Reformed crooks say the New York newspaper that published a map of names and addresses of gun owners did a great service – to their old cronies in the burglary trade.
The information published online by the Journal-News, a daily paper serving the New York suburbs of Westchester, Rockland and Putnam counties, could be highly useful to thieves in two ways, former burglars told FoxNews.com. Crooks looking to avoid getting shot now know which targets are soft and those who need weapons know where they can steal them.
“That was the most asinine article I’ve ever seen,” said Walter T. Shaw, 65, a former burglar and jewel thief who the FBI blames for more than 3,000 break-ins that netted some $70 million in the 1960s and 1970s. “Having a list of who has a gun is like gold - why rob that house when you can hit the one next door, where there are no guns?
"What they did was insanity," added Shaw, author of "License to Steal," a book about his criminal career.
The newspaper published the online map last month alongside an article titled, "The gun owner next door: What you don't know about the weapons in your neighborhood." The map included the names and addresses of pistol permit holders in Westchester and Rockland counties obtained through a Freedom of Information Act request.
While the paper ostensibly sought to make a point about gun proliferation in the wake of the school shooting in Newtown, Conn., the effort backfired. A blogger reacted with a map showing where key editorial staffers live and some outraged groups have called for a boycott of parent company Gannett’s national advertisers. Ironically, the newspaper has now stationed armed guards outside at least one of its offices.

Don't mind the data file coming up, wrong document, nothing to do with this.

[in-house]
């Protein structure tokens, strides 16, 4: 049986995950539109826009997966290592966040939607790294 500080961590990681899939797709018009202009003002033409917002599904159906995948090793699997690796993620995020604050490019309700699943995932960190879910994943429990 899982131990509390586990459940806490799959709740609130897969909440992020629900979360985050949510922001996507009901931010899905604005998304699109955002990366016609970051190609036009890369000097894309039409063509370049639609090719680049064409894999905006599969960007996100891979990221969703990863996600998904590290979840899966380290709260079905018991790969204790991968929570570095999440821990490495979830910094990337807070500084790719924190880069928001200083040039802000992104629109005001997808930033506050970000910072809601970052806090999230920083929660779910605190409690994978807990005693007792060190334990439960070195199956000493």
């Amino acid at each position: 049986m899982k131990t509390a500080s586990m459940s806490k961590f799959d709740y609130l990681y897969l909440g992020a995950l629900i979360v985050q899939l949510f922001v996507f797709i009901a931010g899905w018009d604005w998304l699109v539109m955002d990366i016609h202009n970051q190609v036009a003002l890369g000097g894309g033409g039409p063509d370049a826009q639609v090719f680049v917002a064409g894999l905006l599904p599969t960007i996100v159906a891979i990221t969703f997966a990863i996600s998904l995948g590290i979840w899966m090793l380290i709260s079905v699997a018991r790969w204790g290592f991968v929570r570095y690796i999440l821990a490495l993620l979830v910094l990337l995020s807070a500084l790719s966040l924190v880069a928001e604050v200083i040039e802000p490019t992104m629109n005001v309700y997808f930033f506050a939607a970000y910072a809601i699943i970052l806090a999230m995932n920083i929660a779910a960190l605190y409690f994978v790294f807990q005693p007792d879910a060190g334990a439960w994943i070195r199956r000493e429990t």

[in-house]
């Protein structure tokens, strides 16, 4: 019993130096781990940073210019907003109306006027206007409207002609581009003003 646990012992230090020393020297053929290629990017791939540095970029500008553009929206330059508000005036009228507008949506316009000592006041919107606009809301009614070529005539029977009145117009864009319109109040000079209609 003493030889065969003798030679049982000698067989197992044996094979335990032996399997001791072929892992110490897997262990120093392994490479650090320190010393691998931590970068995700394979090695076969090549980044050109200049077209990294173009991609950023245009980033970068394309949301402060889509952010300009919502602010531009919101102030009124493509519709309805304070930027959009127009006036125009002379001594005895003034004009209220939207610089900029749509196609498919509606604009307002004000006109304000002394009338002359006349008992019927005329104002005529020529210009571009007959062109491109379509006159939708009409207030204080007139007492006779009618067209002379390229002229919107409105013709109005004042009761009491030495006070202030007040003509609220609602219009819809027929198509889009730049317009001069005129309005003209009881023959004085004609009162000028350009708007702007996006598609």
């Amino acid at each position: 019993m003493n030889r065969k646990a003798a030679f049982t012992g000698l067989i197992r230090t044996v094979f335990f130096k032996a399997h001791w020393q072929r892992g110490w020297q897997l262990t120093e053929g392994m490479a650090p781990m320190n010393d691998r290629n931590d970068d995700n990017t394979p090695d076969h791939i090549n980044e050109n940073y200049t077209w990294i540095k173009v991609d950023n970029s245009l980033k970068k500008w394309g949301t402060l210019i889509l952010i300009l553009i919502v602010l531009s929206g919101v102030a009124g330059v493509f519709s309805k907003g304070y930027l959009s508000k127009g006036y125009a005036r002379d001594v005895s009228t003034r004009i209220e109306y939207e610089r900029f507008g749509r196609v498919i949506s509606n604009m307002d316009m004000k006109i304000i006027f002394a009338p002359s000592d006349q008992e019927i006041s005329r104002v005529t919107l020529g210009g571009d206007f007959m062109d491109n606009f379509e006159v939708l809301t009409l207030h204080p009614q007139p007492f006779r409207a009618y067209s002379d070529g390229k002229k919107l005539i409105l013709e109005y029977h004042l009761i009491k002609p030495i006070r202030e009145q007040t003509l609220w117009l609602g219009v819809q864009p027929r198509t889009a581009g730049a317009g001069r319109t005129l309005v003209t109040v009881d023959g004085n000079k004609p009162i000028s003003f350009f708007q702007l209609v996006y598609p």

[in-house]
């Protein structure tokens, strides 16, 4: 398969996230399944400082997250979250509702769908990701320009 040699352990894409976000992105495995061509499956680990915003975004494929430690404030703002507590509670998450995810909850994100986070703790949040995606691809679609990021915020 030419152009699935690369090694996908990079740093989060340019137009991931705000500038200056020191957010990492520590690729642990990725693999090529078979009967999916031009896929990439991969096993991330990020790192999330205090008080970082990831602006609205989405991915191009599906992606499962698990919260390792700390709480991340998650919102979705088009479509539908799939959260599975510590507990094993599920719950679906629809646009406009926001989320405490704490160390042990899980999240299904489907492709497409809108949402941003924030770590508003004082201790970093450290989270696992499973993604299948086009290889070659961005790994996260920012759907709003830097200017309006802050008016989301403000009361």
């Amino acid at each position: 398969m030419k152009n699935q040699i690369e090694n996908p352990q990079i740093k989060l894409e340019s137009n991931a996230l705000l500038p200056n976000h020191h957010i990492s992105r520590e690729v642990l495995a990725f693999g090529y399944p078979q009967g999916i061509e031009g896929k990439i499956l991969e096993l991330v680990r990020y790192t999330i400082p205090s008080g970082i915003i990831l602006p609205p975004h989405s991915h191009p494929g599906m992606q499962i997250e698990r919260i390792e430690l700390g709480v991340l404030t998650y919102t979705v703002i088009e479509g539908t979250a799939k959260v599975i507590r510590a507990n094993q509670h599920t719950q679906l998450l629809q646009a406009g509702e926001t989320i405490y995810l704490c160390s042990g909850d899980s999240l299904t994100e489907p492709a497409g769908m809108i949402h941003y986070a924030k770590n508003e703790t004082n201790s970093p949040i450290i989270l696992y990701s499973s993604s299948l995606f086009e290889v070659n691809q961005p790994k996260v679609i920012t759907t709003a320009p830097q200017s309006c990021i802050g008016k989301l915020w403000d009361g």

“They just created an opportunity for some crimes to be committed and I think it’s exceptionally stupid,” said Bob Portenier, 65, a former burglar and armed house robber turned crime prevention consultant.
Professional burglars are always looking for an edge, and like most folks, they read the paper, said Portenier.
“Criminals are always looking for opportunity and words travels through the grapevine—burglars trade secrets and when you see something like that in the paper, that’s is something burglar’s are going to talk about,” Portenier said. “‘Did you see in the paper where all these people have guns and their addresses?’ and that kind of stuff, they’ll say.”
While some burglars may use the newspaper’s information to avoid guns, Portenier said others will target homes with guns. The newspaper’s decision could even lead to legally-owned guns proliferating on the street, he said.
“That’s one of the first things we’d check out—guns are on the top of the list of what you want to steal,” he said. “They can walk out with a shotgun and a couple of handguns and sell them on the street for $300 or $400 a pop. They can sell them to a gangbanger who ends up killing someone."
Frank Abagnale, who was portrayed by Leonardo DiCaprio in the 2002 film “Catch Me if You Can,” and is perhaps the most famous reformed thief to ever earn a legitimate living by offering the public insight into the criminal mind, called the newspaper’s actions “reprehensible.”
“It is unbelievable that a newspaper or so called journalist would publish the names and addresses of legal gun owners, including federal agents, law enforcement officers and the like,” said Abagnale, who noted that he grew up in the suburban New York area served by the Journal-News. “This would be equivalent to publishing the names of individuals who keep substantial sums of money, jewelry and valuables in their home.”